Sqrrl’s latest release, Sqrrl Enterprise 2.5, revolutionizes the hunt by delivering a wide range of new capabilities aimed at streamlining and automating threat hunting activities for security analysts. By combining big data, analytics, investigation, and collaboration capabilities all in a single tool, Sqrrl Enterprise fulfills all of the requirements of a Threat Hunting Platform. Sqrrl’s hunting approach focuses on identifying, gathering, and acting upon an adversary’s Tactics, Techniques, and Procedures (TTPs), in order to rapidly detect and mitigate threats in your network. This release marks the most comprehensive update to Sqrrl since the release of Enterprise 2.0, which launched the Sqrrl visual investigation interface. These are some of the new features added to Sqrrl to make hunting for advanced threats more streamlined than ever. The new release is generally available to all current Sqrrl users as of  May 16, 2016.

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Topics: Sqrrl Enterprise, Sqrrl, Cyber Threat Hunting

May 4, 2016 1:27:00 PM

Incident Response is Dead... Long Live Incident Response

Originally posted by Scott Roberts, a threat hunter at GitHub, at http://sroberts.github.io/2015/04/14/ir-is-dead-long-live-ir/ 

Talk to anyone in the DFIR Illuminati and one of the topics that always comes up is Hunting. Much like threat intelligence & string theory, people talk a lot about this, but nearly no one knows what it actually means.

Proactive vs. Reactive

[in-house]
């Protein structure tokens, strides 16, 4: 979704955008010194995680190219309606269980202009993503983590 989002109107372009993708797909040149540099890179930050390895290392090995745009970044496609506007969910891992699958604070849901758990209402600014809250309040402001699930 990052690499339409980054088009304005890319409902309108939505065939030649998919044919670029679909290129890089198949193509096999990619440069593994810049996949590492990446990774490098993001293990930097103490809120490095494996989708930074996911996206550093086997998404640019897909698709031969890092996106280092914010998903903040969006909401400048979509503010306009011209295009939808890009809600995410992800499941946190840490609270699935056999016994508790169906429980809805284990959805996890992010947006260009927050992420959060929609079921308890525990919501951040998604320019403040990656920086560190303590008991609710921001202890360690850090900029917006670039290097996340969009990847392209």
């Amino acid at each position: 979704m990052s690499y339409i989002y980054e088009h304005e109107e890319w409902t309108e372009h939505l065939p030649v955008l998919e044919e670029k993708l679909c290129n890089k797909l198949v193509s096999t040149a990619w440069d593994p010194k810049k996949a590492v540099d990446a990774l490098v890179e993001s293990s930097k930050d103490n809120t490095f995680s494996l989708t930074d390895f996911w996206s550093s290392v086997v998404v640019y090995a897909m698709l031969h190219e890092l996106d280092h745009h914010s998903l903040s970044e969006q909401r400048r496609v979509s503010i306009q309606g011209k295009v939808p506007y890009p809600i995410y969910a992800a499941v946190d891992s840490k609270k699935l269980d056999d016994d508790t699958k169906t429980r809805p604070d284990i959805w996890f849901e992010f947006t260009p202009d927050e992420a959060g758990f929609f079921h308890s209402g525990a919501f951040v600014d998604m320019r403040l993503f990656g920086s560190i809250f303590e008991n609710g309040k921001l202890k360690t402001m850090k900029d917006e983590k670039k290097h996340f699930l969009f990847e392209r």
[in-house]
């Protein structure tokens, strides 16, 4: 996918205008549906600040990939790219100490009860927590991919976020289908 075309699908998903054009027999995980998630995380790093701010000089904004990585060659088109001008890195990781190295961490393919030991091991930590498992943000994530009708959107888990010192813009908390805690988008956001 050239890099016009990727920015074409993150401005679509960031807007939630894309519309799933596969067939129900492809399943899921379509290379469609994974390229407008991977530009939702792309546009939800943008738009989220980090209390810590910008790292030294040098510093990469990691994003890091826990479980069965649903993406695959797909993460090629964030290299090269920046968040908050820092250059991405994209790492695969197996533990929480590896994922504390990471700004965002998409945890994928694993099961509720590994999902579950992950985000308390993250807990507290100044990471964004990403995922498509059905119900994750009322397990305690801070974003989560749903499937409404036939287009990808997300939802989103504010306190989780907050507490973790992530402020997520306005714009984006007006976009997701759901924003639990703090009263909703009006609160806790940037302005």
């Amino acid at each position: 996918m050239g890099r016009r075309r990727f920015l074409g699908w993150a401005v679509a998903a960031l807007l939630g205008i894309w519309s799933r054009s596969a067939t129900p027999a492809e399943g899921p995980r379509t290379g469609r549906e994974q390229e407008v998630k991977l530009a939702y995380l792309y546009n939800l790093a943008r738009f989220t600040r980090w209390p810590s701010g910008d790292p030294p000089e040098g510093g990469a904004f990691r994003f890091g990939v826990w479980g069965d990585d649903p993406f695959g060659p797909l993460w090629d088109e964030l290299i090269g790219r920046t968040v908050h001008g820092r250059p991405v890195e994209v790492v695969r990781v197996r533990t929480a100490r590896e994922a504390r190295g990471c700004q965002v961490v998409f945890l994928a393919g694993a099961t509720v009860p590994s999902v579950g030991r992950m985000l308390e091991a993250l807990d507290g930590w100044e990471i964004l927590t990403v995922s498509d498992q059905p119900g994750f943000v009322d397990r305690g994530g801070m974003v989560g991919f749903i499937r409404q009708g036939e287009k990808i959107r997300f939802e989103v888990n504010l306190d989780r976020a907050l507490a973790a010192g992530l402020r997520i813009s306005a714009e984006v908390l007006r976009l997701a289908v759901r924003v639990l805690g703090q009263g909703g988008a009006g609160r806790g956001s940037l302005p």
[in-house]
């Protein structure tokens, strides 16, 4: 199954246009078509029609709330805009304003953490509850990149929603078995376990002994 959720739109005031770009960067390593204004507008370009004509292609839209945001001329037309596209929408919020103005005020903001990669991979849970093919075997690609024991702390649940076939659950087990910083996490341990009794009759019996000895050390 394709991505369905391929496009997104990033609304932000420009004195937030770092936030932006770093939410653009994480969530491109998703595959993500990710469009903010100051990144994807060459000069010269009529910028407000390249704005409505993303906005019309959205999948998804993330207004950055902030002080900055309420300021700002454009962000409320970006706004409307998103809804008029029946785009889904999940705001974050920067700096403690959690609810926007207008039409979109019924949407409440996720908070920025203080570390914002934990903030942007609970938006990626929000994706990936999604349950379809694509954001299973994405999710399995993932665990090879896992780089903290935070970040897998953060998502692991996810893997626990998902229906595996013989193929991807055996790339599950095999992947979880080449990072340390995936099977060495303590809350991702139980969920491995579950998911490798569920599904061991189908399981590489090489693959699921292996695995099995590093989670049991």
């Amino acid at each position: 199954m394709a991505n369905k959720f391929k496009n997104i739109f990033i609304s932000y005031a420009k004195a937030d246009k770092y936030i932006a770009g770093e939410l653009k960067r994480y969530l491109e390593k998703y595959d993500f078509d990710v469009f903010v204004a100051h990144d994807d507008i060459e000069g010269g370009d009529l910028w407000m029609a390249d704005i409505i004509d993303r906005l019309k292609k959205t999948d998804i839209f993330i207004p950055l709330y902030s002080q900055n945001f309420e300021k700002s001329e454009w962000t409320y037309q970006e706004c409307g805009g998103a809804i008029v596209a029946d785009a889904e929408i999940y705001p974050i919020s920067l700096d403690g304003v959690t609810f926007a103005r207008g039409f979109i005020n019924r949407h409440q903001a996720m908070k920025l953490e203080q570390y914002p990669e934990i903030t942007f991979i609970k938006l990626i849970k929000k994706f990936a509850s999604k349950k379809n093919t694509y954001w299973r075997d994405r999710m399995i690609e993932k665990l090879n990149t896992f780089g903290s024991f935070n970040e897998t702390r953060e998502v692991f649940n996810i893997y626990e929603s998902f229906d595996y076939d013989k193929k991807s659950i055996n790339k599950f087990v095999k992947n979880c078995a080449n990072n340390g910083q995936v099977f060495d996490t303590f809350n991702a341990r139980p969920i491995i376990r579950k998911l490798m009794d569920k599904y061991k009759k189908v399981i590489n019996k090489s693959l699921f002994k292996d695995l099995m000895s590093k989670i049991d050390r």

At its core, Hunting is about taking a proactive vs a reactive approach to identifying incidents.

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Topics: Cyber Hunting, Incident Response, Threat Hunting, Cyber Threat Hunting

Apr 27, 2016 4:27:00 PM

Threat Hunting Quick Fix

Originally posted by Samuel Alonso, KPMG Global Security Operations Center threat hunter at http://cyber-ir.com/2016/03/08/threat-hunting-quick-fix/ 

Are you currently threat hunting and not finding much? I do not support this threat hunting modality however it is true that I use it when I do not have the time to go on a hunting trip and keep focused.

This is not a silver bullet but it is true that it can help in your hunting trips, looking for already known IOC’s sometimes can bring up interesting results.

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Topics: Incident Response, Threat Hunting, Cyber Threat Hunting, Security Analytics

Apr 20, 2016 10:47:00 AM

Cyber Threat Hunting (3): Hunting in the Perimeter

Originally posted by Samuel Alonso, KPMG Global Security Operations Center threat hunter at http://cyber-ir.com/2016/03/01/cyber-threat-hunting-3-hunting-in-the-perimeter/ 

In this third post we are going to see what we need to look at when hunting and detecting adversaries in the perimeter. We are also going to look at some of the firewall technologies and their log formats in order to detect anomalies in the inbound and outbound traffic in your network.

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Topics: Cyber Hunting, Incident Response, Threat Hunting, Cyber Threat Hunting

Apr 14, 2016 11:16:00 AM

Cyber Threat Hunting (2): Getting Ready